Honors & Awards


  • Honorable Mention, NSF GRFP (2015)

Education & Certifications


  • B.A., University of California, Berkeley (2011)

Stanford Advisors


Work Experience


  • Staff Research Associate, Toczyski Lab, UCSF (March 2012 - August 2014)

    Location

    San Francisco, CA

All Publications


  • DNA Damage Regulates Translation through beta-TRCP Targeting of CReP PLOS GENETICS Loveless, T. B., Topacio, B. R., Vashisht, A. A., Galaang, S., Ulrich, K. M., Young, B. D., Wohlschlegel, J. A., Toczyski, D. P. 2015; 11 (6)

    Abstract

    The Skp1-Cul1-F box complex (SCF) associates with any one of a number of F box proteins, which serve as substrate binding adaptors. The human F box protein βTRCP directs the conjugation of ubiquitin to a variety of substrate proteins, leading to the destruction of the substrate by the proteasome. To identify βTRCP substrates, we employed a recently-developed technique, called Ligase Trapping, wherein a ubiquitin ligase is fused to a ubiquitin-binding domain to "trap" ubiquitinated substrates. 88% of the candidate substrates that we examined were bona fide substrates, comprising twelve previously validated substrates, eleven new substrates and three false positives. One βTRCP substrate, CReP, is a Protein Phosphatase 1 (PP1) specificity subunit that targets the translation initiation factor eIF2α to promote the removal of a stress-induced inhibitory phosphorylation and increase cap-dependent translation. We found that CReP is targeted by βTRCP for degradation upon DNA damage. Using a stable CReP allele, we show that depletion of CReP is required for the full induction of eIF2α phosphorylation upon DNA damage, and contributes to keeping the levels of translation low as cells recover from DNA damage.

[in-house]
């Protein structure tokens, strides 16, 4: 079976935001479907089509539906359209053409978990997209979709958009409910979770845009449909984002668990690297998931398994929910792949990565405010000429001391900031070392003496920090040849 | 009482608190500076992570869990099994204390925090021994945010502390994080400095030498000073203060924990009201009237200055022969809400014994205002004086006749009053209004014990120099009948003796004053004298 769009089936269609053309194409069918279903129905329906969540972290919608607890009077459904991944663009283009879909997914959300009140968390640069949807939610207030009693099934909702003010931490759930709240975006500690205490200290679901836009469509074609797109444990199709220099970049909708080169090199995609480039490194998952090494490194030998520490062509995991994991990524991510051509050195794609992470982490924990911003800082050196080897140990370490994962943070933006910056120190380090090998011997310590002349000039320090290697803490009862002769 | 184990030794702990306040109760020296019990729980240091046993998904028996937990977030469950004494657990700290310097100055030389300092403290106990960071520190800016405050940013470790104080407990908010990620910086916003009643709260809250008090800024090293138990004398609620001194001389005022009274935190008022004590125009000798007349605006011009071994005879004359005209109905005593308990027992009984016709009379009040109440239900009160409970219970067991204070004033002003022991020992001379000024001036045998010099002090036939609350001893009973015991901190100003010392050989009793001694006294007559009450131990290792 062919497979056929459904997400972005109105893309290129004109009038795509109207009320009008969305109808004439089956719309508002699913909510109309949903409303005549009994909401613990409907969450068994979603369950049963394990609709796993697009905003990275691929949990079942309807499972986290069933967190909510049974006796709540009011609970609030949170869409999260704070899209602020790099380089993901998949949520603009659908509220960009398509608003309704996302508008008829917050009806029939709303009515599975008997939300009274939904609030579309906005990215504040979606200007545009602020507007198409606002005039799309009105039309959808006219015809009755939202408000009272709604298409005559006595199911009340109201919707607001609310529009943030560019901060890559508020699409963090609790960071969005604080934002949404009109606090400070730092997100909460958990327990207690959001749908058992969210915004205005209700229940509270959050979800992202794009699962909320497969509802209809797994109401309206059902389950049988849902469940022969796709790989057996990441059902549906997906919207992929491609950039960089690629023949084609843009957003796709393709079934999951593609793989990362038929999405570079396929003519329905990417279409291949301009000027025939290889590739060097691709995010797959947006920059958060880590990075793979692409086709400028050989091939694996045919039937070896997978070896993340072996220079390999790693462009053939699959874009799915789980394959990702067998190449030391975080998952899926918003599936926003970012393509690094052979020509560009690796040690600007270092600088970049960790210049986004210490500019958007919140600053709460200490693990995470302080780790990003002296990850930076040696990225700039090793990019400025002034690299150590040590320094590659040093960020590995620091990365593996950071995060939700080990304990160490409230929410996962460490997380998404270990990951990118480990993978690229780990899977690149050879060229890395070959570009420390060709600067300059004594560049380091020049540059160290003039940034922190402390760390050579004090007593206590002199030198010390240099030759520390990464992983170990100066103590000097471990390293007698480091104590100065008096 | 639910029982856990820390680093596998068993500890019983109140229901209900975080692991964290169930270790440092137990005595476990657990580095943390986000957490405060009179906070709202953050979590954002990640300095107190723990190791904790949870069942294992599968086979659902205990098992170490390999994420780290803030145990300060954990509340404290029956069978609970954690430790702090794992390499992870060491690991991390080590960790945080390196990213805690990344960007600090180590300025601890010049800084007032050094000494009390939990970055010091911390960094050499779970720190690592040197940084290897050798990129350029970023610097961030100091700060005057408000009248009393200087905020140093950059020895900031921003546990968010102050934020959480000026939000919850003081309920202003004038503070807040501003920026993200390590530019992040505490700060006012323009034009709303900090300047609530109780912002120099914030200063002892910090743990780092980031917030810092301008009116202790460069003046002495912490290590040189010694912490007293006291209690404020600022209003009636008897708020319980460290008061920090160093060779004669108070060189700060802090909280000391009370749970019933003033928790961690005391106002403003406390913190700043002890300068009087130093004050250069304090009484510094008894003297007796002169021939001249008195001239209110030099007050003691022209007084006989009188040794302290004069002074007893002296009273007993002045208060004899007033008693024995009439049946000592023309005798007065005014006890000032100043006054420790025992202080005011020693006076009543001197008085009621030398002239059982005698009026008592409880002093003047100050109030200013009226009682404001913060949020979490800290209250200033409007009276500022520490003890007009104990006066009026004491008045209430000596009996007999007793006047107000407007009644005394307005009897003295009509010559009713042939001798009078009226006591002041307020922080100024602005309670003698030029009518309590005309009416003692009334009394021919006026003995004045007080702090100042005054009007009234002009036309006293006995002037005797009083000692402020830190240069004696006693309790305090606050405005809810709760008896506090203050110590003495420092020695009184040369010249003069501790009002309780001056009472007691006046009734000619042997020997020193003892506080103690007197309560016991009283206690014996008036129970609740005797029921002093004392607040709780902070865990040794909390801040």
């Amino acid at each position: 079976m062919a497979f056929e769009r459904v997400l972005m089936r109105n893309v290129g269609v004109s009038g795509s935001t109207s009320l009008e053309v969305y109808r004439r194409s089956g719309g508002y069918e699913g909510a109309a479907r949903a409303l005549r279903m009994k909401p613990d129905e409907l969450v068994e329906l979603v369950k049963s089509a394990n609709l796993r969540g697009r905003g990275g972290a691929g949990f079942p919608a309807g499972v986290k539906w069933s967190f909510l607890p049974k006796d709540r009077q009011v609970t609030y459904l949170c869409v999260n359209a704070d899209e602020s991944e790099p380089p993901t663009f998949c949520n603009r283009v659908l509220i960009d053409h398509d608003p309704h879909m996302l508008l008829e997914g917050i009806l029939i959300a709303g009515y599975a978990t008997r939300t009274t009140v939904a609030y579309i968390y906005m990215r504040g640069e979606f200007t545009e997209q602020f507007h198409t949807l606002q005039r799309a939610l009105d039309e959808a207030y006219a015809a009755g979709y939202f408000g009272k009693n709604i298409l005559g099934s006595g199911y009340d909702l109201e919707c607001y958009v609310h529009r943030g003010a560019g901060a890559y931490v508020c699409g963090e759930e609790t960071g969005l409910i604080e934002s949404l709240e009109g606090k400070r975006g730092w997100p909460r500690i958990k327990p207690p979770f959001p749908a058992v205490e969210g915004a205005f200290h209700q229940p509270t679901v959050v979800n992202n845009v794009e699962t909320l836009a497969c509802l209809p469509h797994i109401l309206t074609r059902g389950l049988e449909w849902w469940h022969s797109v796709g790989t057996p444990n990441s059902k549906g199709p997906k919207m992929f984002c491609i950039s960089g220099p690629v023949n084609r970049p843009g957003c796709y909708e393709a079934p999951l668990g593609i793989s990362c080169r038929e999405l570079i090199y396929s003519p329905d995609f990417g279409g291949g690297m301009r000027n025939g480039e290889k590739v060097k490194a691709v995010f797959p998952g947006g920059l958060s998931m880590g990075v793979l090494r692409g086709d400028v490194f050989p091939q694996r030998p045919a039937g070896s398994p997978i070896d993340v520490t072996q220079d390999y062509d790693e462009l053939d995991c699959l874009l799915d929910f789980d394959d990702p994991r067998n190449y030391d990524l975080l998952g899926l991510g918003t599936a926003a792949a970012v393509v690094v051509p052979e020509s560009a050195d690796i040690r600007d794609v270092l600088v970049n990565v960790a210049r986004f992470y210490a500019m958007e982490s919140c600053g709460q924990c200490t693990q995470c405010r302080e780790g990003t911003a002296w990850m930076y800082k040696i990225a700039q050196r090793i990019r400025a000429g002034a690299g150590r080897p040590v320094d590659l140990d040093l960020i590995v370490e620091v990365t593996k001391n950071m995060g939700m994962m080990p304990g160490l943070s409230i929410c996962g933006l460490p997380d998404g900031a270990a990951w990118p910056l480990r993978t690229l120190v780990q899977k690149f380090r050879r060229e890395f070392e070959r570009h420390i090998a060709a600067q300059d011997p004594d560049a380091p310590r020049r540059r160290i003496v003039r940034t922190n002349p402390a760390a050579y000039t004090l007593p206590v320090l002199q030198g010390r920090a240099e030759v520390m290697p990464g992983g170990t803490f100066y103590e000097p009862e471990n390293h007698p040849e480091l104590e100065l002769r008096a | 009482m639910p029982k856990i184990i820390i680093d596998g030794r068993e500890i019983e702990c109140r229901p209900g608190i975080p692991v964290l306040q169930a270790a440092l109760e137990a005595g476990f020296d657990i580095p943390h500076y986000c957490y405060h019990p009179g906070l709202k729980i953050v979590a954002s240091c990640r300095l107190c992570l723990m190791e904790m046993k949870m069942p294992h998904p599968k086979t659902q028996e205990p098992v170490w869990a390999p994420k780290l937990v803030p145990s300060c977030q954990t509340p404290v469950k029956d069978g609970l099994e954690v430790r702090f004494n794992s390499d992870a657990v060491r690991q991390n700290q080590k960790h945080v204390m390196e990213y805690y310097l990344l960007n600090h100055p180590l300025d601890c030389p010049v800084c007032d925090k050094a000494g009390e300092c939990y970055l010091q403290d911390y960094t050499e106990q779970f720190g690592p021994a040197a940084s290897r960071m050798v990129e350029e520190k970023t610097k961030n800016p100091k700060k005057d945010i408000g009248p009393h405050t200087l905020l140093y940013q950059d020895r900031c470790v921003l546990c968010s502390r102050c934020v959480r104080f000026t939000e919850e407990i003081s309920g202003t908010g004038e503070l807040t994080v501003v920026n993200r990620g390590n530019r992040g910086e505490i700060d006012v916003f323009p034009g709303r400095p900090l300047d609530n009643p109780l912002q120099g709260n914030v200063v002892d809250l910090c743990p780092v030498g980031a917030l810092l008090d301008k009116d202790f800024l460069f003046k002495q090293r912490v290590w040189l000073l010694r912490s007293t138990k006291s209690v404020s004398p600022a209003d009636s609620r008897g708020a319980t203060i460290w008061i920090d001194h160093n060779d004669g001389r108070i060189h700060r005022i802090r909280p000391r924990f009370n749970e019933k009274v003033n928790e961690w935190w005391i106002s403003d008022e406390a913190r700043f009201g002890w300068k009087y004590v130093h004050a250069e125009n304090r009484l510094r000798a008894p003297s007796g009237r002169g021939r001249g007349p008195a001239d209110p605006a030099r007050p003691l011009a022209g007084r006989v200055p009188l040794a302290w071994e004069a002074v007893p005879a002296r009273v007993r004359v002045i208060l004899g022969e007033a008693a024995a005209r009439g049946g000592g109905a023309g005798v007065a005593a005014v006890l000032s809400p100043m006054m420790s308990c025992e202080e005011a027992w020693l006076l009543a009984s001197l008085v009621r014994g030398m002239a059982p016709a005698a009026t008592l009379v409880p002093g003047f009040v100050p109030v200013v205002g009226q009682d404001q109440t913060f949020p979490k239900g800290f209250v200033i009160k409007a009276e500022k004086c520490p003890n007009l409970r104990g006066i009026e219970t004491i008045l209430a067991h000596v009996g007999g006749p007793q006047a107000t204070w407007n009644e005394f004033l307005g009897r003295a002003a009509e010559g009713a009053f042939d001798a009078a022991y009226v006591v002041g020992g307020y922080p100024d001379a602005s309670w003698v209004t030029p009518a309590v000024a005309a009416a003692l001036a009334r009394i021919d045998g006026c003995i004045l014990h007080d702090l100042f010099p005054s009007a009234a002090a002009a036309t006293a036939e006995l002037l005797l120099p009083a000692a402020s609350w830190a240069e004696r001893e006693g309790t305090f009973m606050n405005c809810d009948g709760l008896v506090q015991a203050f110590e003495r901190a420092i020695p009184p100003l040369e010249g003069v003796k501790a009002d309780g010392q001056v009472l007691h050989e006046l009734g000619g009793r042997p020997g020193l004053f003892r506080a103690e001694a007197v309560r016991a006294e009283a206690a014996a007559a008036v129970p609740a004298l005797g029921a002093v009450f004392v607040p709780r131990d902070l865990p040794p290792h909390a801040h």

View details for DOI 10.1371/journal.pgen.1005292

    View details for Web of Science ID 000357341600040

    View details for PubMedID 26091241

    View details for PubMedCentralID PMC4474599

  • Hst3 is turned over by a replication stress-responsive SCFCdc4 phospho-degron PROCEEDINGS OF THE NATIONAL ACADEMY OF SCIENCES OF THE UNITED STATES OF AMERICA Edenberg, E. R., Vashisht, A. A., Topacio, B. R., Wohlschlegel, J. A., Toczyski, D. P. 2014; 111 (16): 5962-5967

    Abstract

    Hst3 is the histone deacetylase that removes histone H3K56 acetylation. H3K56 acetylation is a cell-cycle- and damage-regulated chromatin marker, and proper regulation of H3K56 acetylation is important for replication, genomic stability, chromatin assembly, and the response to and recovery from DNA damage. Understanding the regulation of enzymes that regulate H3K56 acetylation is of great interest, because the loss of H3K56 acetylation leads to genomic instability. HST3 is controlled at both the transcriptional and posttranscriptional level. Here, we show that Hst3 is targeted for turnover by the ubiquitin ligase SCF(Cdc4) after phosphorylation of a multisite degron. In addition, we find that Hst3 turnover increases in response to replication stress in a Rad53-dependent way. Turnover of Hst3 is promoted by Mck1 activity in both conditions. The Hst3 degron contains two canonical Cdc4 phospho-degrons, and the phosphorylation of each of these is required for efficient turnover both in an unperturbed cell cycle and in response to replication stress.

    View details for DOI 10.1073/pnas.1315325111

    View details for Web of Science ID 000334694000057

    View details for PubMedID 24715726

    View details for PubMedCentralID PMC4000829